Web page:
Happy Chickens, Healthy Eggs
The $6 box of eggs is one of those farmers market items that even the average market customer has been known balk at. Some people consider it a prime example of small farmers overcharging for the equivalent product from the local grocery store. What when you can get eggs on special for $2.25/dozen – even ones enticingly labeled cage-free and humanely treated. Why would anyone pay triple that amount for the “same” product?
But dig a little deeper and be prepared for what you will unearth. A chicken raised in a “conventional” large-scale operation will spend it’s short life in a high-rise tenement of wire cages with the living space only the size of a piece of 8.5×11 sheet of paper. Eggs labeled “cage-free” are a step up with a bit more room to move and a real nest to lay their eggs in. But it doesn’t guarantee what most would consider humane living conditions. Their beaks may still be trimmed or burned off to prevent them from pecking each other. “Free-range” in it’s true definition is much better, but the USDA allows companies to use the term free-range as long as their chickens have access to the outdoors, even if it’s a small door leading into a dirt yard that they may or may not use.
In the face of these misleading terms, it’s hard to be a responsible consumer. In this economy, it’s hard to be a responsible consumer. But do a web search for images of large-scale commercial egg producers (if you have a strong stomach and there are no small children in the room) and the decision may be made easy. Even beyond the ethical issues of humane treatment, there are a host of health benefits to eating eggs from happy chickens. Remember the outbreak of salmonella in 2010? One of the companies shown to have been the source of the contamination has a flock of 15 million chickens and plead guilty to animal cruelty charges in June 2010. Even if you are buying your eggs from the refrigerated section of your grocery store, it’s worth the time investment to do a little research into the egg company to find out what kind of quality of life they offer to their flocks.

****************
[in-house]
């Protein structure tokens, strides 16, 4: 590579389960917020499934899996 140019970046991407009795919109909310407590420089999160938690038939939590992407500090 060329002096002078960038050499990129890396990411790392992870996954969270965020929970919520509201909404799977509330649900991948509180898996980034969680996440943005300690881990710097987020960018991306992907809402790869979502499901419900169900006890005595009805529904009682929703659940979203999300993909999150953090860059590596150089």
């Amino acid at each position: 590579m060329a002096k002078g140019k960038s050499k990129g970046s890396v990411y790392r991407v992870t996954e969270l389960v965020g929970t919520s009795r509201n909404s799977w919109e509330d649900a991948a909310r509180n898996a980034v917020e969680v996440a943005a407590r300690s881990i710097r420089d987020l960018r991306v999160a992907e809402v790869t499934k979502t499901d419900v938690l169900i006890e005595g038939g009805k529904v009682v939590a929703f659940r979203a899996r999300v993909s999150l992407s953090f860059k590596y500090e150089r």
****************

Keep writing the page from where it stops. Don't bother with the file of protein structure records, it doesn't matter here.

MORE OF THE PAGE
So $6/dozen? Yeah, I think so. It’s a bargain for all that it takes to raise a happy chicken. And I can say this with personal authority.
This spring, my husband and I decided to raise our own chickens so we could have our own happy eggs. We bought ourselves some coop plans on-line and dreamt of the day when warm, clean eggs would miraculously appear nestled in golden straw. But like any good home project, it always ends up costing more and taking longer than you thought. $400 in lumber, chickenwire, nails and assorted hardware. Another $100 in feeders, lamps and chicken supplies. The chickens themselves are a bargain at $5 each. But they also have to fatten up for the first 5 months and consume feed like a team of teenage football players. OK, yes the coop is bigger and more beefy than you need at a bare minimum. A friend of mine called our finished project the “Taj Ma-coop”. But the chickens are safe from predators and can put themselves to bed at night. And they serve as nightly entertainment, watching them “free-range” chasing each other around the yard, sitting on the dog, sunning themselves on the lawn.
When I do the math, the chickens will have to lay 100 dozen eggs (yes, 1,200 eggs) for me to break even at a $6/dozen price point. Even if I’m lucky and they are laying one egg a day, that will take more than a year. Chickens lay fewer eggs in the cold and production will slow down in the winter. Now don’t get me wrong, we’re happy we entered into this arrangement. And we love that our neighbors want to stop by to visit more often and experience a little urban farm life. But it has given me an appreciation for what it takes to make happy eggs.
So when you see eggs available for $4 or $5 or $6 at our market on Sunday, don’t hesitate to buy a dozen or two. It’s a bargain. Really. The chickens will thank you for it.